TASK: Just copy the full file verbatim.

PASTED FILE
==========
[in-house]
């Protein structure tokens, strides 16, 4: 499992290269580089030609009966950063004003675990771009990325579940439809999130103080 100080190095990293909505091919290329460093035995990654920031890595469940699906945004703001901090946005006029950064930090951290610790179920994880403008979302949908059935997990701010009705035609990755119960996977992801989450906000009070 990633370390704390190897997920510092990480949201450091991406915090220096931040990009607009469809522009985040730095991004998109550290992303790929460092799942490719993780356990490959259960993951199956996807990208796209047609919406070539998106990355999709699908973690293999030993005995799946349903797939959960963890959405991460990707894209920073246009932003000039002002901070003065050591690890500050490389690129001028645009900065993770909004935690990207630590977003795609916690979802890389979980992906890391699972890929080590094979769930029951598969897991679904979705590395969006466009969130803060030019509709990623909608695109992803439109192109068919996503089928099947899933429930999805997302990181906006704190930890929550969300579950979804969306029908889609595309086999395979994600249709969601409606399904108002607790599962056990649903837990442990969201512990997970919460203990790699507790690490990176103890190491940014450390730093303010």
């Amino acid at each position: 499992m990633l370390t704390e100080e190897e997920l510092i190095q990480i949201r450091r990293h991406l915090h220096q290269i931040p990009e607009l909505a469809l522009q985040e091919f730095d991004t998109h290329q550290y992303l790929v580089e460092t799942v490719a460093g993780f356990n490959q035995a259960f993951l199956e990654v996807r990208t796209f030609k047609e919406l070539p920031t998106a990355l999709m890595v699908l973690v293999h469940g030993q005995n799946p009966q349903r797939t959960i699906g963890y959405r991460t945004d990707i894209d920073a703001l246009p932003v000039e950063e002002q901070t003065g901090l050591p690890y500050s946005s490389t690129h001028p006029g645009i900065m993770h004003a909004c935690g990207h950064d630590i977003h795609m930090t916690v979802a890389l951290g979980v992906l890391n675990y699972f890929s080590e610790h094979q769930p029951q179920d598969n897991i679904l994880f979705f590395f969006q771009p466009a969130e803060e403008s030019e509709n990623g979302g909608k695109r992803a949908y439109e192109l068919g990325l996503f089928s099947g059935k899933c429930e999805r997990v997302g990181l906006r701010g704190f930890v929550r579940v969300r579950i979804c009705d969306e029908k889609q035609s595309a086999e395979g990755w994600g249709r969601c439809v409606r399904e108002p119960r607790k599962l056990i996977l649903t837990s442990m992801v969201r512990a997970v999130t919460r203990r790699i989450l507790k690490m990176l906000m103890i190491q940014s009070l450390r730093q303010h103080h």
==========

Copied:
[in-house]
């Protein structure tokens, strides 16, 4: 499992290269580089030609009966950063004003675990771009990325579940439809999130103080 100080190095990293909505091919290329460093035995990654920031890595469940699906945004703001901090946005006029950064930090951290610790179920994880403008979302949908059935997990701010009705035609990755119960996977992801989450906000009070 990633370390704390190897997920510092990480949201450091991406915090220096931040990009607009469809522009985040730095991004998109550290992303790929460092799942490719993780356990490959259960993951199956996807990208796209047609919406070539998106990355999709699908973690293999030993005995799946349903797939959960963890959405991460990707894209920073246009932003000039002002901070003065050591690890500050490389690129001028645009900065993770909004935690990207630590977003795609916690979802890389979980992906890391699972890929080590094979769930029951598969897991679904979705590395969006466009969130803060030019509709990623909608695109992803439109192109068919996503089928099947899933429930999805997302990181906006704190930890929550969300579950979804969306029908889609595309086999395979994600249709969601409606399904108002607790599962056990649903837990442990969201512990997970919460203990790699507790690490990176103890190491940014450390730093303010």
């Amino acid at each position: 499992m990633l370390t704390e100080e190897e997920l510092i190095q990480i949201r450091r990293h991406l915090h220096q290269i931040p990009e607009l909505a469809l522009q985040e091919f730095d991004t998109h290329q550290y992303l790929v580089e460092t799942v490719a460093g993780f356990n490959q035995a259960f993951l199956e990654v996807r990208t796209f030609k047609e919406l070539p920031t998106a990355l999709m890595v699908l973690v293999h469940g030993q005995n799946p009966q349903r797939t959960i699906g963890y959405r991460t945004d990707i894209d920073a703001l246009p932003v000039e950063e002002q901070t003065g901090l050591p690890y500050s946005s490389t690129h001028p006029g645009i900065m993770h004003a909004c935690g990207h950064d630590i977003h795609m930090t916690v979802a890389l951290g979980v992906l890391n675990y699972f890929s080590e610790h094979q769930p029951q179920d598969n897991i679904l994880f979705f590395f969006q771009p466009a969130e803060e403008s030019e509709n990623g979302g909608k695109r992803a949908y439109e192109l068919g990325l996503f089928s099947g059935k899933c429930e999805r997990v997302g990181l906006r701010g704190f930890v929550r579940v969300r579950i979804c009705d969306e029908k889609q035609s595309a086999e395979g990755w994600g249709r969601c439809v409606r399904e108002p119960r607790k599962l056990i996977l649903t837990s442990m992801v969201r512990a997970v999130t919460r203990r790699i989450l507790k690490m990176l906000m103890i190491q940014s009070l450390r730093q303010h103080h």